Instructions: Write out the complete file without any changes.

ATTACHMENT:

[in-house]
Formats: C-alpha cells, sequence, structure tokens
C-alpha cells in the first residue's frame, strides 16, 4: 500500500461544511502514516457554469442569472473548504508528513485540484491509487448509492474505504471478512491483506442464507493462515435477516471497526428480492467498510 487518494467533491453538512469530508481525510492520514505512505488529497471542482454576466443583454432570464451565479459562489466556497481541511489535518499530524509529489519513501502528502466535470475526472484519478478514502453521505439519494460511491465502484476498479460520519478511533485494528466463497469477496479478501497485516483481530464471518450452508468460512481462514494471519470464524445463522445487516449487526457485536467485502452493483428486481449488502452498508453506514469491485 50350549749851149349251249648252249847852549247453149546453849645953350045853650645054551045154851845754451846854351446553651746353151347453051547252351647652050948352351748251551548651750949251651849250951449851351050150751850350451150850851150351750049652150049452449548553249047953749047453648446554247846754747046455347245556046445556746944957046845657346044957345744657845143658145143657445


[in-house]
Formats: C-alpha cells, sequence, structure tokens
C-alpha cells in the first residue's frame, strides 16, 4: 500500500461544511502514516457554469442569472473548504508528513485540484491509487448509492474505504471478512491483506442464507493462515435477516471497526428480492467498510 487518494467533491453538512469530508481525510492520514505512505488529497471542482454576466443583454432570464451565479459562489466556497481541511489535518499530524509529489519513501502528502466535470475526472484519478478514502453521505439519494460511491465502484476498479460520519478511533485494528466463497469477496479478501497485516483481530464471518450452508468460512481462514494471519470464524445463522445487516449487526457485536467485502452493483428486481449488502452498508453506514469491485 50350549749851149349251249648252249847852549247453149546453849645953350045853650645054551045154851845754451846854351446553651746353151347453051547252351647652050948352351748251551548651750949251651849250951449851351050150751850350451150850851150351750049652150049452449548553249047953749047453648446554247846754747046455347245556046445556746944957046845657346044957345744657845143658145143657445